Share of non-oil sector in country's economy will rise to 80% in next 5 years
Be it rising China, fastest-growing India or the Belt and Road Initiative, the UAE is rightly-placed to capitalise on the global trade as this century certainly belongs to Asia, bankers and trade industry executives said at a conference on Sunday.
They say the UAE is already among the top trading partners of Asia's biggest economies from the Middle East including China, India, Japan and South Korea.
"This is Asia's century and it is affecting those living here and people in Europe as well. China is now the top trading partner of every single economy in the Middle East and India is the second-largest partner and this gives you the picture of what is going on in the world economy," said Lord Green of Hurstpierpoint, chairman of Asia House.
Latest figures show that the UAE's total non-oil foreign trade reached Dh1.2 trillion in the first nine months of 2018.
Highlighting the growing importance of Asia, Abdulla Al Saleh, Under-secretary for foreign trade at the UAE Ministry of Economy, said the Asia-Pacific was the UAE's biggest trading partner, accounting for 42 per cent of total non-oil trade, followed by Europe.
He also noted that the share of the non-oil sector in the country's economy will rise to 80 per cent in the next five years, resulting in a decline in oil sector's share due to huge investments in other sectors as the government encourages more foreign direct investment.
"In our scheme of growth in foreign trade relations, Asia is of prime importance because it contributed more than one-third of global GDP and 37 per cent of global exports in 2017. Asian countries account for 60 per cent of non-oil foreign trade. In addition, Asia contributed more than 38 per cent of the accumulated FDI into the UAE in 2016. With value exceeding $45 billion, 71 per cent of non-oil exports go to Asia," he said while addressing a trade summit in Dubai on Sunday.
China's FDI into the UAE totalled $9.1 billion by 2017-end, mainly in oil and gas, infrastructure, finance, construction telecom, trade and other sectors. Indian investors accumulated investments of $1 billion in 31 FDI projects in 2018, making it the second-largest investor.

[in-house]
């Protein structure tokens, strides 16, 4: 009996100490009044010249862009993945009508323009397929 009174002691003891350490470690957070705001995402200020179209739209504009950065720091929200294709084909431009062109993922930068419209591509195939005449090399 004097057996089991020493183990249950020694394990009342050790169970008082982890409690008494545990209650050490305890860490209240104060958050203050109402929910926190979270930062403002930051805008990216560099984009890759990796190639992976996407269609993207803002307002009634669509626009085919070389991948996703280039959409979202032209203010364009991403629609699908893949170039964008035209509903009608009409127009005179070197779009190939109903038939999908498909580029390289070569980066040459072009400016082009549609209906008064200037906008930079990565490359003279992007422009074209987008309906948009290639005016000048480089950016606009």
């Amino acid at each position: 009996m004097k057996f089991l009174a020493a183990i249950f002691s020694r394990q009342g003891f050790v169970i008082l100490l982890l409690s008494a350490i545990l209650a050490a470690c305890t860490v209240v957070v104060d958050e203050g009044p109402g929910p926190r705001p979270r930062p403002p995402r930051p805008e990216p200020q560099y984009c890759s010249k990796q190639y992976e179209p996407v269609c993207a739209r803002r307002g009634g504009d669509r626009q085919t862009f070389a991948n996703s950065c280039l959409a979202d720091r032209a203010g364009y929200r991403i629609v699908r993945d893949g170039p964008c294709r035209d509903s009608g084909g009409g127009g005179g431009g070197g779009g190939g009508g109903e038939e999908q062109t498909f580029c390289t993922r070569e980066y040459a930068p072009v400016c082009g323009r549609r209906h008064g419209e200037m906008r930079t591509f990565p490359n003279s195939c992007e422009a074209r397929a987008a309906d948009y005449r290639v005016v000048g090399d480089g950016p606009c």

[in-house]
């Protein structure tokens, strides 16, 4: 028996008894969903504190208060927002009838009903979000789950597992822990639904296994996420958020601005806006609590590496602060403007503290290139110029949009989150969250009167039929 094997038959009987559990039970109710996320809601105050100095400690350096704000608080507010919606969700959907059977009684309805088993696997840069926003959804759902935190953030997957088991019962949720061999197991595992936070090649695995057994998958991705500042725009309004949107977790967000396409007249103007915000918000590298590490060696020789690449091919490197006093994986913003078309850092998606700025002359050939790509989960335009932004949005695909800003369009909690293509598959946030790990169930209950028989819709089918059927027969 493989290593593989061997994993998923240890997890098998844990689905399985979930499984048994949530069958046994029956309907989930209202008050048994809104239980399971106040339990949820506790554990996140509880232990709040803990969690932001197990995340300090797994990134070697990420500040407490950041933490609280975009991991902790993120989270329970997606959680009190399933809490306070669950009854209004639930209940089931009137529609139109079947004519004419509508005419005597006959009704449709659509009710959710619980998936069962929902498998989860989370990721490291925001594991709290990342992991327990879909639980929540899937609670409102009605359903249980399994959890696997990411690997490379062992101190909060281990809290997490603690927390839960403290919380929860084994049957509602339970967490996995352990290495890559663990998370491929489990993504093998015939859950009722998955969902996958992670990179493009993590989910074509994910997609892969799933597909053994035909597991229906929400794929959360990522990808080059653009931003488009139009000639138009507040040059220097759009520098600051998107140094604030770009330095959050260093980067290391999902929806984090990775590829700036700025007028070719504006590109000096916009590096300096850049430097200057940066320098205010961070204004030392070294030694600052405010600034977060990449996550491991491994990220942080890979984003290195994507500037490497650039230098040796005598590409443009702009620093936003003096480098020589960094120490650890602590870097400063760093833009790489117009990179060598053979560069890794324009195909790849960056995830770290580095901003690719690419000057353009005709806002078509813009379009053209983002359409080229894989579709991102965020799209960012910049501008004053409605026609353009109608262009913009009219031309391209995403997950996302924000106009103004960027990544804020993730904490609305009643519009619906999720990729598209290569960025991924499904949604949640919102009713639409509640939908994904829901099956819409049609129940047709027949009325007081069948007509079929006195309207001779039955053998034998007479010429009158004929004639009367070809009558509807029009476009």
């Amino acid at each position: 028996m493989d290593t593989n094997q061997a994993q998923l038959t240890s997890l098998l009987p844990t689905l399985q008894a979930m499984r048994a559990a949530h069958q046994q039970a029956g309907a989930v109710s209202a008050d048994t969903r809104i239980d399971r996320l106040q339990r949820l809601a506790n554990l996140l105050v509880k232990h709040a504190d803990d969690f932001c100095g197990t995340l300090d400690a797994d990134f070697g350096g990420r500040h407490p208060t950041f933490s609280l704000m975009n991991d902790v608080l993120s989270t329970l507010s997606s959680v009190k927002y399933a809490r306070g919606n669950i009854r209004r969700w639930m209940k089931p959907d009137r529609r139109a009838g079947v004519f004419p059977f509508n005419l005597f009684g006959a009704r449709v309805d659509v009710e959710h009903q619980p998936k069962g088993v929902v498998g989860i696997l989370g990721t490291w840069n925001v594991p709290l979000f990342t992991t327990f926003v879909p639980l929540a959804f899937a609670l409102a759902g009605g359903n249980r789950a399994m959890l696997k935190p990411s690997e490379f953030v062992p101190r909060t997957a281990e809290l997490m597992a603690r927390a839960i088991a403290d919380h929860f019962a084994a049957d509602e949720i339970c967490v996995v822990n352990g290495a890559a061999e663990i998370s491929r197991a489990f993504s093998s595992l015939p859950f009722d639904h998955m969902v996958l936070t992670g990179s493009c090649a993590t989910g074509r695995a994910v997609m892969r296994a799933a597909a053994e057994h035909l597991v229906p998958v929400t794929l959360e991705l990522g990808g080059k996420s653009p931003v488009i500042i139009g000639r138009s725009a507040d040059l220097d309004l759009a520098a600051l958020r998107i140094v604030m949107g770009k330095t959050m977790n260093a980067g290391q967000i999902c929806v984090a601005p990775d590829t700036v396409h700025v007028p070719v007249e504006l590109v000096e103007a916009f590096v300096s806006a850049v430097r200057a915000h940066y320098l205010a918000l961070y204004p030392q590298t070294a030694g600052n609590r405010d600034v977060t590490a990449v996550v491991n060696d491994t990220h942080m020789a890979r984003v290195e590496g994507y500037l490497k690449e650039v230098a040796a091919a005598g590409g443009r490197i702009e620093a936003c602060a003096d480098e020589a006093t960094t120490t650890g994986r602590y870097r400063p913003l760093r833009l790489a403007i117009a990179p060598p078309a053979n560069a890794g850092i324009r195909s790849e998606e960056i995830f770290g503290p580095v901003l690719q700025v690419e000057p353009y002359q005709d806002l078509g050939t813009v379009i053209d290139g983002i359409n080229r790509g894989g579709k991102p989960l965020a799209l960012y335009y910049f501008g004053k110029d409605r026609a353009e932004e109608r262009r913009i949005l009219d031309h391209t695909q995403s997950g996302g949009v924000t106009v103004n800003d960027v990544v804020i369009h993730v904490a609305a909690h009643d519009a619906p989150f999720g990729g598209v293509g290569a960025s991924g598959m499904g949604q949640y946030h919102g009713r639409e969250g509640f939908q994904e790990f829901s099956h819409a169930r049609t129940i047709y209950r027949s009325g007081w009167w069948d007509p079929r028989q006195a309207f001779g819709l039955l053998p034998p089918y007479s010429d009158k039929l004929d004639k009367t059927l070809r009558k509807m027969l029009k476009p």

Sultan Ahmed bin Sulayem, group chairman and CEO of DP World, said trade is shifting to Asia.
"China handles 100 million containers and India sees 10 million containers a year; hence, we invest in India because there is a growth potential."
Abdulfattah Sharaf, CEO of HSBC UAE, said prospects for two-way trade between the UAE and China remain bright despite a cloud of gloomy global economic sentiment cast by Washington's trade war with Beijing. "The fast-paced trade growth between China and the UAE is a standout example of what can happen when countries collaborate," Sharaf said.
Bilateral trade between the two countries hit $53 billion last year, a 17 per cent increase on 2017, and is forecast to double over the next decade.
"That this is happening at a time of rising trade tensions and protectionism elsewhere in the world is a true indication of what can happen in an environment that supports inward investment, entrepreneurship and is focused on the future. We are seeing results across a wide range of sectors," Sharaf said on the sidelines of The Future of Trade: The Middle East Pivots to Asia conference.
Chinese property investors are now among the top four foreign nationalities who invest in the emirate of Dubai. According to industry research, the UAE saw a 245 per cent increase in Chinese tourists in the third quarter of 2018 and double-digit annual growth is forecast until 2022, and the number of UAE businesses seeking to expand into China is also an upward trend.
HSBC's Navigator: Made for China survey revealed that nearly half of UAE businesses already doing business with China plan to grow sales there in the next three to five years. A further 10 per cent of UAE companies yet to enter the Chinese market will prioritise expansion in the country.
He added that by 2030, over half of all Belt and Road Initiative-related projects are anticipated to be funded by private capital, multilateral banks and foreign governments.
"It is clear that the UAE and the Middle East sit at the heart of connectivity, a type of connectivity that global trade needs to succeed. If China and the UAE continue to collaborate in the way that they have been, then the two stand to play a powerful role in how trade will shape the future," Sharaf said.